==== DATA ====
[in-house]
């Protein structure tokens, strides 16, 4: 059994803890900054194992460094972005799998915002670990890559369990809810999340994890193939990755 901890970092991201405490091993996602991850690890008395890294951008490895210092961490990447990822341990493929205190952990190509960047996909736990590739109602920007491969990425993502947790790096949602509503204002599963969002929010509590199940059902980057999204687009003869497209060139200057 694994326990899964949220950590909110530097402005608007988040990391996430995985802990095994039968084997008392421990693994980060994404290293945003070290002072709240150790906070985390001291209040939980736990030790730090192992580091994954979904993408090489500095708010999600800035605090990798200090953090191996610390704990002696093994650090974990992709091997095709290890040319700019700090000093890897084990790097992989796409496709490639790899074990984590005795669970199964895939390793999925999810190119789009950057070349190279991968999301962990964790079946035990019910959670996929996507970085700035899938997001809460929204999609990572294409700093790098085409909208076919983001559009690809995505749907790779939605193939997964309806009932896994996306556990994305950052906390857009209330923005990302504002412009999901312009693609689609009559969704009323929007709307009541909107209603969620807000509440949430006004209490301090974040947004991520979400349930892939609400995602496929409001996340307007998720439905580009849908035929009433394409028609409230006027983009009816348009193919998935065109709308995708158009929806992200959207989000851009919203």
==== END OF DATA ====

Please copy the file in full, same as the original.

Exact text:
[in-house]
């Protein structure tokens, strides 16, 4: 059994803890900054194992460094972005799998915002670990890559369990809810999340994890193939990755 901890970092991201405490091993996602991850690890008395890294951008490895210092961490990447990822341990493929205190952990190509960047996909736990590739109602920007491969990425993502947790790096949602509503204002599963969002929010509590199940059902980057999204687009003869497209060139200057 694994326990899964949220950590909110530097402005608007988040990391996430995985802990095994039968084997008392421990693994980060994404290293945003070290002072709240150790906070985390001291209040939980736990030790730090192992580091994954979904993408090489500095708010999600800035605090990798200090953090191996610390704990002696093994650090974990992709091997095709290890040319700019700090000093890897084990790097992989796409496709490639790899074990984590005795669970199964895939390793999925999810190119789009950057070349190279991968999301962990964790079946035990019910959670996929996507970085700035899938997001809460929204999609990572294409700093790098085409909208076919983001559009690809995505749907790779939605193939997964309806009932896994996306556990994305950052906390857009209330923005990302504002412009999901312009693609689609009559969704009323929007709307009541909107209603969620807000509440949430006004209490301090974040947004991520979400349930892939609400995602496929409001996340307007998720439905580009849908035929009433394409028609409230006027983009009816348009193919998935065109709308995708158009929806992200959207989000851009919203």